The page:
Reports to the Cheney Foundation

Background:

When an organization completes a formal application to the Ben B. Cheney Foundation it is
asked to makes its request in the form of a project. A project has three distinguishing features:

  1. A specific time period with a beginning and an end,
  2. Specific accomplishments during that time period, and
  3. A specific budget that outlines both what resources the organization needs to achieve the stated accomplishments and where the organization plans to obtain those resources.
The Foundation prefers to make grants to projects rather than to line items because the
Foundation understands that often there are line item costs that are vital to a project, but are
unlikely to attract a grant. Further, the Foundation feels that it can best measure the value of its grants based upon what projects accomplish rather than by focusing on specific line item
expenditures.

Reporting Requirements:

When the Foundation makes a grant a check is sent with a transmittal letter. The representative of the grantee organization (generally the executive director) is asked to both sign and initial the transmittal letter (and make a copies as needed for the organization’s files) and return the original letter to the Foundation. That signed letter constitutes an agreement that:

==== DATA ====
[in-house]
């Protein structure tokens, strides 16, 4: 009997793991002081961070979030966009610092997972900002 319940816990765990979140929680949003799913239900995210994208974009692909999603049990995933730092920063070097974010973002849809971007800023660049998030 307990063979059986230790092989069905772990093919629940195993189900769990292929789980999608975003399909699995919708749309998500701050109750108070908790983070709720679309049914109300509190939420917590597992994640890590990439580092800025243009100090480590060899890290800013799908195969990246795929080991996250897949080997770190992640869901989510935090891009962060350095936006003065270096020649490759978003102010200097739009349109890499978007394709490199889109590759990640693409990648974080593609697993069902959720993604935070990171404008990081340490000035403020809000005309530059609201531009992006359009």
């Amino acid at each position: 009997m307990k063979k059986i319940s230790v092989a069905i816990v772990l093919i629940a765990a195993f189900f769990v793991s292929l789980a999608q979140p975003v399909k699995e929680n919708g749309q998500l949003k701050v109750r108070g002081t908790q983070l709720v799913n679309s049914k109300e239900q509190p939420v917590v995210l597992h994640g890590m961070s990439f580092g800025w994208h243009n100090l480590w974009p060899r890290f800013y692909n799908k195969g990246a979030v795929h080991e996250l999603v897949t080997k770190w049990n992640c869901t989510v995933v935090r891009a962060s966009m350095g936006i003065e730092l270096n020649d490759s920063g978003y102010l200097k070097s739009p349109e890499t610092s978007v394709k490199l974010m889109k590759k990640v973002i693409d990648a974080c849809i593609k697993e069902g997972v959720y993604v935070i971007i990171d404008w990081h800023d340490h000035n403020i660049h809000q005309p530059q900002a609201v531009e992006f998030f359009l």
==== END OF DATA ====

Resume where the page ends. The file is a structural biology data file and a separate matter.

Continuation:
• The organization acknowledges receiving the grant,
  • The grant will be spent for the purposes outlined in the grant application, and
  • The organization will report on the grant every six months until the project is completed.
Since the Foundation generally makes grants to projects rather than line items in a budget,
reports should reflect the progress or completion of the entire project as outlined in the grant
application. 

One question that is often asked is: When does the Foundation consider that a project is
completed? Following are some examples from typical grants:

  • Capital grant projects are considered completed when the building is occupied and being used for its intended purpose.
  • Equipment grant projects are considered completed when the equipment is purchased, installed, and being used for its intended purpose.
  • Program/Start-up grants are considered completed when the time period stated in the application has been completed (or a modified time period if the beginning of the program/start-up was delayed).

Format:

The Foundation does not provide a “report form.” The Foundation prefers that reports be in the form of a letter. Letters should be no longer than two to three pages, excluding any budget reconciliation forms you may wish to supply.

Grant reports provide an opportunity for the grantee to build a rapport with the Foundation. The Foundation encourages grantees to share important information beyond the basic grant reporting.

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